Why Does God Let People Suffer? David Hume 1711-1776
A God World vs. This World • “Is the World, considered in general, and as it appears to us in this life, different from what a Man or such a limited being would, beforehand, expect from a very powerful, wise, and benevolent Deity?”
Thought Experiment • What kind of world would you expect from an all-powerful, all-knowing, and morally perfect being. • Would that world be anything like this world? • What could or should be different?
Evil • Should we expect less evil in the world? • Should we expect less quantity of evil? • Should we expect less horrendous evils?
Evil • Evil for our purposes is anything that causes suffering of any kind to any kind of being. • Moral Evil: is suffering cause by intelligent agents who are motivated by selfishness or malicious ends. • Natural Evil: is suffering caused by natural events that have no intentions (e.g., diseases, earthquakes, floods, etc.)
Evil and God • Theodicy: are theories that try to show that God and evil are compatible. • Theists do not believe that God creates or produces evils, but they do believe that there is evil in the world. • God might have very good reasons for allowing evil to occur.
Why Would God Allow Evil? • Free will theodicy: God might allow moral evil because God wants to give human beings freedom of the will so that they can be moral agents. • Being moral agents and deciding to be good is a Greater Good; it is the greatest thing a person can achieve. • In order to create such beings it was logically necessary that God create humans free so that they can choose to do good or evil.
Other (Mysterious) Reasons • There might be other reasons, reasons we can never know about, that God has for allowing evil. • Therefore, the existence of evil and the existence of God are logically combatable and consistent. • Hume agrees with this argument!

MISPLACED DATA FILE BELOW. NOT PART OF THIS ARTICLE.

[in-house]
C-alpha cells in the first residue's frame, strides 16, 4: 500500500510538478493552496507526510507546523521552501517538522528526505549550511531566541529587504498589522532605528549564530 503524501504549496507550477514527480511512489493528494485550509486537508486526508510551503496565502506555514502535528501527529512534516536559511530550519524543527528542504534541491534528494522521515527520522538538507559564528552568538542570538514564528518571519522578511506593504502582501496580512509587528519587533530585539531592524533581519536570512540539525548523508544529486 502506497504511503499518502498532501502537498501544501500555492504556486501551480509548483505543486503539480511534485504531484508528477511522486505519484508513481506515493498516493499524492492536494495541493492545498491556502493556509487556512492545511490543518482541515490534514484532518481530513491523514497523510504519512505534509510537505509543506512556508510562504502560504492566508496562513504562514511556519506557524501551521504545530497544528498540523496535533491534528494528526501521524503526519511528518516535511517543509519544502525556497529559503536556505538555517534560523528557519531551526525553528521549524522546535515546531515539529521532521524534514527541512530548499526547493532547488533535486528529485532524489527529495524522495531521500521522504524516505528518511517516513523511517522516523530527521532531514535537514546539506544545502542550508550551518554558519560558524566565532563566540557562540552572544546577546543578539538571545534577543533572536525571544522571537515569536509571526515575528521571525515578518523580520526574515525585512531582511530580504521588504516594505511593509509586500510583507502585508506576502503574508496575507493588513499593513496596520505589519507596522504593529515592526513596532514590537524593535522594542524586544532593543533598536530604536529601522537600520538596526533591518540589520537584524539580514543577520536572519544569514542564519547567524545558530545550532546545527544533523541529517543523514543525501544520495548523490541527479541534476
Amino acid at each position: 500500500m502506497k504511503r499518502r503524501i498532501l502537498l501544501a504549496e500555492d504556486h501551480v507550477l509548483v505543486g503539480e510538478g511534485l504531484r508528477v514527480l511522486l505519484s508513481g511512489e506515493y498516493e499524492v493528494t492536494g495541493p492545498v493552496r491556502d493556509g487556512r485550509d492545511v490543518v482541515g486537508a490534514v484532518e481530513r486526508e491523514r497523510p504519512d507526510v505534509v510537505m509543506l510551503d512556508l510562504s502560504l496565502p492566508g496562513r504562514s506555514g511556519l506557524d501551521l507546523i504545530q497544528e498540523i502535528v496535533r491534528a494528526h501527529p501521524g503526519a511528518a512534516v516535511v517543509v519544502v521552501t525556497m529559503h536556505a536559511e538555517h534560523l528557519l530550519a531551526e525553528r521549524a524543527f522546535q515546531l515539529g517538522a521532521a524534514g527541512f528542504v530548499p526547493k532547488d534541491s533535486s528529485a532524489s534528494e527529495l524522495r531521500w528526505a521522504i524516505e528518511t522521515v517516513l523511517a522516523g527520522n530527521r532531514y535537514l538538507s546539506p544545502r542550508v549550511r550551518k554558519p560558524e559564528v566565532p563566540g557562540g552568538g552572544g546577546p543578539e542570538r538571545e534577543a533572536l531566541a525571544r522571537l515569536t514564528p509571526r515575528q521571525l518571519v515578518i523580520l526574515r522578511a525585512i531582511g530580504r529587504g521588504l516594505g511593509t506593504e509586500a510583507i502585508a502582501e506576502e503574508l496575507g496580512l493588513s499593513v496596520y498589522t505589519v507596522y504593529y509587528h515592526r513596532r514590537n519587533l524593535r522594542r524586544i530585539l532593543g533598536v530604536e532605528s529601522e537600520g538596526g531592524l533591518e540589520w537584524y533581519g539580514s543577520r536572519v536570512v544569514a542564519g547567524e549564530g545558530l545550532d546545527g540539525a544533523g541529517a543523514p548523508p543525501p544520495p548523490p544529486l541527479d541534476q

Hume’s Argument • “… however consistent the World may be, allowing certain Suppositions and Conjectures, with the idea of such a Deity, it can never afford us an Inference concerning his Existence. The Consistence is not absolutely denied only the inference.”
Hume’s Argument • The main point is that Hume does not argue that, given the evil in the world, God does not exists, but rather that, given the evil in the world, we cannot infer from the world that Go exist. • Moreover, it is more likely that God does not exist.
First Cause of the Universe 4 Hypotheses • Endowed with perfect goodness. • Endowed with perfect malice. • Endowed with both malice and goodness. • Endowed with neither good nor malice.
This World & 4 Cases of Evil • The design of animal creation concerning pains and pleasures. • Conducting the world by general laws (secret springs of the Universe). • The great Frugality, with which all powers and Faculties are distributed to every particular Being. • Inaccurate workmanship of all the springs and principles of the great Machine of Nature.
Conclusion 1 • The state of the universe, with its evil and pain and suffering could never lead us to believe that it was created by a morally perfect being.
Hume • “Look around this universe. What an immense profusion of beings, animated and organized, sensible and active! You admire this prodigious variety and fecundity. But inspect a little more narrowly these living Existences, the only beings worth regarding. How hostile and destructive to each other! How insufficient all of them for their own happiness! How contemptible or odious to the spectator! The whole presents nothing but the idea of a blind nature, impregnated by a great vivifying principle, and pouring forth from lap, without discernment or parental care, her maimed and abortive Children.”!
Conclusion 2 • Of the 4 mutually exclusive hypotheses the most probably, given the state of evil in the universe is the 4ththat the first cause is endowed with neither good nor malice.